Endodontic FAQ

What is endodontics?

Endodontics is a branch of dentistry recognized by the American Dental Association involving treatment of the pulp (root canal) and surrounding tissues of the tooth. When you look at your tooth in the mirror, what you see is the crown. The rest of the tooth, the portion hidden beneath the gum line, is called the root. Though the outer portion of the root is a hard tissue called dentin, the inside channel or “root canal” contains a pulp of soft tissue, blood vessels and nerves. Bacteria that are introduced into the pulp as a result of tooth decay, periodontal disease, tooth fracture or other problems, can severely damage the pulp. When that happens, an endodontic specialist removes the diseased pulp to save the tooth and prevent further infection and inflammation. After successful endodontic treatment, the tooth continues to perform normally.

I’m worried about x-rays. Should I be?

No. While x-rays will be necessary during your endodontics treatment, we use an advanced non-film computerized system, called digital radiography, that produces radiation levels up to 90 percent lower than those of already low dose conventional dental x-ray machinery. These digital images can be optimized, archived, printed and sent to cotherapists via e-mail or diskette. For more information contact Schick Technologies, Inc.

WHAT IS CBCT or CONE BEAM COMPUTED TOMOGRAPHY?

We use a Carestream 8100 CBCT X-Ray machine in our office.  CBCT stand for Cone Beam Computed Tomography (“tomo” means slices).  The CBCT machine is a safer, faster and more compact version of the regular CT-scan machines found in hospitals and imaging centers.  As a result, the CBCT delivers a much lower amount of radiation as compared to regular CT machines, but more than traditional x-ray.  The information gained from our 3D technology gives us many advantages and aids in the successful treatment of your tooth.

   -How long does the CBCT scan take?

The CBCT scan takes approximately 15-20 seconds to scan the desired area.  After the scan is finished it only takes a moment to configure the images.  The scan is then able to be viewed on our computer screen.  We can provide you a copy of your scan if you desire.

    -What is the risk of CBCT exposure?

The amount of radiation from a CBCT scan is equivalent to 5 days of background radiation we experience in everyday life.  Due to its size, the amount of radiation is drastically less that of the larger CT scan you would have in a hospital setting.  The CBCT uses a cone shape x-ray beam to capture the target area and limit secondary exposure to other areas.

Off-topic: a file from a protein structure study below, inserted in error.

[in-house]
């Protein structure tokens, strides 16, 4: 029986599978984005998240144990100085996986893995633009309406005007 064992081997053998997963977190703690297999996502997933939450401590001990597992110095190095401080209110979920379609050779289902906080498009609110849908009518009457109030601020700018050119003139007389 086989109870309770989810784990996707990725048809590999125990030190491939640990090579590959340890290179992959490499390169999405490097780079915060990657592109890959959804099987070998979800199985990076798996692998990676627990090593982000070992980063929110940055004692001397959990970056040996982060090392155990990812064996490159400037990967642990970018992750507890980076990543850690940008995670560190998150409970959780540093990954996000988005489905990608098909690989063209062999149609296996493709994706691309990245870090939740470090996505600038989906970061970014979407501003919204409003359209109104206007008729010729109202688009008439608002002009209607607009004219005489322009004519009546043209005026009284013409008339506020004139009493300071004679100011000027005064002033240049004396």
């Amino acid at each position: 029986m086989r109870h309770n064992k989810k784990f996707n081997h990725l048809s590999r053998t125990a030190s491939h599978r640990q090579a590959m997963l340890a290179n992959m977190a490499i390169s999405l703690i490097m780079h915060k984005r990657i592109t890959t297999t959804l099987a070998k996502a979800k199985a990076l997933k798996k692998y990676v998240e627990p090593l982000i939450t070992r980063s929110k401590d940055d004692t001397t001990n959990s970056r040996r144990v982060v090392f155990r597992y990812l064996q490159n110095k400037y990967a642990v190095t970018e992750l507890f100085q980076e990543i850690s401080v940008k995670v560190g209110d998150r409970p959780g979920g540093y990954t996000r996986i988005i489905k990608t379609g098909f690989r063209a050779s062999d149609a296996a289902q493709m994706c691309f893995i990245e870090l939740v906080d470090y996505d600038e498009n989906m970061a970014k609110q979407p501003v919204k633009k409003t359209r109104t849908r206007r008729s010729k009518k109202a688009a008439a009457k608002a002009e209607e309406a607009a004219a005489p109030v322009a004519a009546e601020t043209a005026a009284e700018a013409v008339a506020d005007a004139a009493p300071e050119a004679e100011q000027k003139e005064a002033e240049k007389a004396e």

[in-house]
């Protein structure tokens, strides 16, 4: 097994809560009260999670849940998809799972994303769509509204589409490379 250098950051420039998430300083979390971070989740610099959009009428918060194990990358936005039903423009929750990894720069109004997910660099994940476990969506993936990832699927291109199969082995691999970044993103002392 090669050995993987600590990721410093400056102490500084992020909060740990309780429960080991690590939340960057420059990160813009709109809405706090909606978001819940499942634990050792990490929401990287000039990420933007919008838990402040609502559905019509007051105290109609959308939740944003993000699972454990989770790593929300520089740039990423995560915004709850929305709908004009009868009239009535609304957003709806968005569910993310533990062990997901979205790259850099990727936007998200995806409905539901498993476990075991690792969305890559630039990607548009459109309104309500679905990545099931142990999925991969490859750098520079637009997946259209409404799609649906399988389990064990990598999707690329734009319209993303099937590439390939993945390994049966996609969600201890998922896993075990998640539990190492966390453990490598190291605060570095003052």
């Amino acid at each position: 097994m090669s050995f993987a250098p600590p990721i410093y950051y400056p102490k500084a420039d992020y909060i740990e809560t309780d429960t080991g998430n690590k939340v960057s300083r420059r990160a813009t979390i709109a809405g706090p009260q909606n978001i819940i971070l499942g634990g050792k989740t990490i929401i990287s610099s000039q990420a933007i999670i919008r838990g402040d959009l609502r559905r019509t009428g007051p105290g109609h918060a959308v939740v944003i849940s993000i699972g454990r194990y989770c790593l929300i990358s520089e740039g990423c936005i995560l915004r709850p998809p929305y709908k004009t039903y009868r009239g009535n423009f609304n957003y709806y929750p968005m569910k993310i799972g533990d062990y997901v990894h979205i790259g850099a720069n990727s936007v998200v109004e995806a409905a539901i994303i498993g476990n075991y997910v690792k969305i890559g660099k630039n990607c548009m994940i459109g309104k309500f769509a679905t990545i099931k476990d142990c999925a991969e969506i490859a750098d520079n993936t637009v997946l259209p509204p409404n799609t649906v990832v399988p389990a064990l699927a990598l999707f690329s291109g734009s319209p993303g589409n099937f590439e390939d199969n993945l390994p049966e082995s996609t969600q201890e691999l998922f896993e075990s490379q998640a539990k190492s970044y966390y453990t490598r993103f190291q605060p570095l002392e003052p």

-Why would a CBCT scan need to be taken?

Generally a CBCT scan is done in cases where:

1.  A tooth or an area of the mouth remains symptomatic, and/or conventional x-rays have been taken without success.  

2.  Cases, where traditional methods have failed to provide the necessary information, and the treating doctor remains unable to diagnose and much less treat the problem.

3.  Teeth that have been previously treated with root canal therapy but tooth still symptomatic and needs further evaluation.

4.  Tooth remain infected after proper root canal treatment and there is no apparent reason why the tooth is not healing.

5.  The canals are too calcified and closed off.  The CBCT scan makes it possible for Dr. Young and Dr. Nghiem to navigate within the root canal system.

6.  The tooth has unusual anatomy, such as resorption, lateral canals, extra roots, curved roots, bone loss from infection, bone loss from unknown source.

7.  Helpful in jaw and teeth that have suffered traumatic injury.  It can show the type and extent of teeth, root and bone fractures and injuries.

8.  CBCT can show cysts, granulomas and some tumors and their respective position within the jaw.

9.  CBCT can diagnosis a fractured tooth.  Cases where a tooth has a signs or symptoms of fracture, the referring dentist suspect the tooth is fractured.

What about infection?

We adhere to the most rigorous standards of infection control advocated by OSHA, the Centers for Disease Control and the American Dental Association. We utilize autoclave sterilization and barrier techniques to eliminate any risk of infection.

What happens after treatment?

When your root canal therapy has been completed, a report of your treatment will be sent to your restorative dentist. You should contact his/her office for a follow-up restoration within a few weeks of completion at our office. Your restorative dentist will decide on what type of restoration is necessary to protect your tooth. It is rare for endodontic patients to experience complications after routine endodontic treatment or microsurgery. If a problem does occur, however, we are available at all times to respond.

What new technologies are being used?

1.  Zeiss Surgical Operating Microscopes. Magnification and fiber optic illumination are helpful in aiding the doctor to see tiny details inside your tooth. Also, a tiny video camera on the operating microscope can record images of your tooth to further document the doctor’s findings.

2.  3D CBCT scan (the new standard in endodontics): makes a 3-D scan of your tooth so we can find difficult to see anatomy, infections, and other dental anomolies. GentleWave Disinfection System, for more information visit www.sonendo.com

3.  GentleWave Root Canal Disinfection System.  www.sonendo.com

4.  Schick digital x-ray sensors for the highest quality digitial images.

5.  Nomad Handheld X-ray Unit: emits 1/3 the radiation of a standard x-ray units.

6.  Adec quality sterilization center.